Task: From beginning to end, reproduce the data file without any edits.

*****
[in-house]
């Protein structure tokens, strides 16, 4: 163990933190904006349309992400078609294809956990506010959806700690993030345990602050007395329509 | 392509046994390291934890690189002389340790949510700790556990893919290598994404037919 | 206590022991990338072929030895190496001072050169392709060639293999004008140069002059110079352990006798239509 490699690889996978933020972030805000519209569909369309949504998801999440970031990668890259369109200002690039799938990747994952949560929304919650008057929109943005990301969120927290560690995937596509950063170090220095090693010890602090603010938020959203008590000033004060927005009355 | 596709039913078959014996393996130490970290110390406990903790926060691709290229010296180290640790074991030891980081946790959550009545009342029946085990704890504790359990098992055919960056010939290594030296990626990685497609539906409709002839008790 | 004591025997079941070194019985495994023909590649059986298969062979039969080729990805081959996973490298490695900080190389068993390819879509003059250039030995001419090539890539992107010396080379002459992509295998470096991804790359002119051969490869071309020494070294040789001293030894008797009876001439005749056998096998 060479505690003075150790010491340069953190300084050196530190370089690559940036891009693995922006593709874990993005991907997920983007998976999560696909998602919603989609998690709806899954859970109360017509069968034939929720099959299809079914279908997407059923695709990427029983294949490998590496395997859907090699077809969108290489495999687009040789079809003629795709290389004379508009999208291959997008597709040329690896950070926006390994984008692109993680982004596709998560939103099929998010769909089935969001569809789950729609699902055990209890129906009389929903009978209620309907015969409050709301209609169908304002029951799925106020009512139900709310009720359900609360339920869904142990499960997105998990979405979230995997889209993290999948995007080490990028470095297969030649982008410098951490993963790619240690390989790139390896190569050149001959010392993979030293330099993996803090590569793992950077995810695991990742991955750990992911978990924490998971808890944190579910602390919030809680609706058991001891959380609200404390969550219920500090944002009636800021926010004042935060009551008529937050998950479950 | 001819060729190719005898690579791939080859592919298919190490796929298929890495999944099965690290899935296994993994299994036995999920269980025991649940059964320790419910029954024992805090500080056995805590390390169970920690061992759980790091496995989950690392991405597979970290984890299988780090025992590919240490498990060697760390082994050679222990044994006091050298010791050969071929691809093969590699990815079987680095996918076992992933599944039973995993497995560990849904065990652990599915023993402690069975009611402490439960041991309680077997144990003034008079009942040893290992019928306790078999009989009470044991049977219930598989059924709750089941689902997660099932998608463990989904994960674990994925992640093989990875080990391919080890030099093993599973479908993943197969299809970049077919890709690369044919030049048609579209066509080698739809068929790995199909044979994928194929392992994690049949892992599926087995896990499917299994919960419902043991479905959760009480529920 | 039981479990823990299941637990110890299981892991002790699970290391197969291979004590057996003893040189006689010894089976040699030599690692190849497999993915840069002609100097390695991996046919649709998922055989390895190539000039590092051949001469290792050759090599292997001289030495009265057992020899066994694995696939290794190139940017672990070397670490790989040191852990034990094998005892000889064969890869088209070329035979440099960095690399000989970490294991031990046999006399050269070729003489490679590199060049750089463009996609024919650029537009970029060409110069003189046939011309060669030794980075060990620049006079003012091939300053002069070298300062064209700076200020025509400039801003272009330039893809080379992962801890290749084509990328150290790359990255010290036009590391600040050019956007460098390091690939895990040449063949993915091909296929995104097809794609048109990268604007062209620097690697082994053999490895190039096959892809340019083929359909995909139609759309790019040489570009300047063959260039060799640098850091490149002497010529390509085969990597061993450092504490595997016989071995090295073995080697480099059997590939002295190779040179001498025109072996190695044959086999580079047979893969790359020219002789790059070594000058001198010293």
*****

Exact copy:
[in-house]
């Protein structure tokens, strides 16, 4: 163990933190904006349309992400078609294809956990506010959806700690993030345990602050007395329509 | 392509046994390291934890690189002389340790949510700790556990893919290598994404037919 | 206590022991990338072929030895190496001072050169392709060639293999004008140069002059110079352990006798239509 490699690889996978933020972030805000519209569909369309949504998801999440970031990668890259369109200002690039799938990747994952949560929304919650008057929109943005990301969120927290560690995937596509950063170090220095090693010890602090603010938020959203008590000033004060927005009355 | 596709039913078959014996393996130490970290110390406990903790926060691709290229010296180290640790074991030891980081946790959550009545009342029946085990704890504790359990098992055919960056010939290594030296990626990685497609539906409709002839008790 | 004591025997079941070194019985495994023909590649059986298969062979039969080729990805081959996973490298490695900080190389068993390819879509003059250039030995001419090539890539992107010396080379002459992509295998470096991804790359002119051969490869071309020494070294040789001293030894008797009876001439005749056998096998 060479505690003075150790010491340069953190300084050196530190370089690559940036891009693995922006593709874990993005991907997920983007998976999560696909998602919603989609998690709806899954859970109360017509069968034939929720099959299809079914279908997407059923695709990427029983294949490998590496395997859907090699077809969108290489495999687009040789079809003629795709290389004379508009999208291959997008597709040329690896950070926006390994984008692109993680982004596709998560939103099929998010769909089935969001569809789950729609699902055990209890129906009389929903009978209620309907015969409050709301209609169908304002029951799925106020009512139900709310009720359900609360339920869904142990499960997105998990979405979230995997889209993290999948995007080490990028470095297969030649982008410098951490993963790619240690390989790139390896190569050149001959010392993979030293330099993996803090590569793992950077995810695991990742991955750990992911978990924490998971808890944190579910602390919030809680609706058991001891959380609200404390969550219920500090944002009636800021926010004042935060009551008529937050998950479950 | 001819060729190719005898690579791939080859592919298919190490796929298929890495999944099965690290899935296994993994299994036995999920269980025991649940059964320790419910029954024992805090500080056995805590390390169970920690061992759980790091496995989950690392991405597979970290984890299988780090025992590919240490498990060697760390082994050679222990044994006091050298010791050969071929691809093969590699990815079987680095996918076992992933599944039973995993497995560990849904065990652990599915023993402690069975009611402490439960041991309680077997144990003034008079009942040893290992019928306790078999009989009470044991049977219930598989059924709750089941689902997660099932998608463990989904994960674990994925992640093989990875080990391919080890030099093993599973479908993943197969299809970049077919890709690369044919030049048609579209066509080698739809068929790995199909044979994928194929392992994690049949892992599926087995896990499917299994919960419902043991479905959760009480529920 | 039981479990823990299941637990110890299981892991002790699970290391197969291979004590057996003893040189006689010894089976040699030599690692190849497999993915840069002609100097390695991996046919649709998922055989390895190539000039590092051949001469290792050759090599292997001289030495009265057992020899066994694995696939290794190139940017672990070397670490790989040191852990034990094998005892000889064969890869088209070329035979440099960095690399000989970490294991031990046999006399050269070729003489490679590199060049750089463009996609024919650029537009970029060409110069003189046939011309060669030794980075060990620049006079003012091939300053002069070298300062064209700076200020025509400039801003272009330039893809080379992962801890290749084509990328150290790359990255010290036009590391600040050019956007460098390091690939895990040449063949993915091909296929995104097809794609048109990268604007062209620097690697082994053999490895190039096959892809340019083929359909995909139609759309790019040489570009300047063959260039060799640098850091490149002497010529390509085969990597061993450092504490595997016989071995090295073995080697480099059997590939002295190779040179001498025109072996190695044959086999580079047979893969790359020219002789790059070594000058001198010293």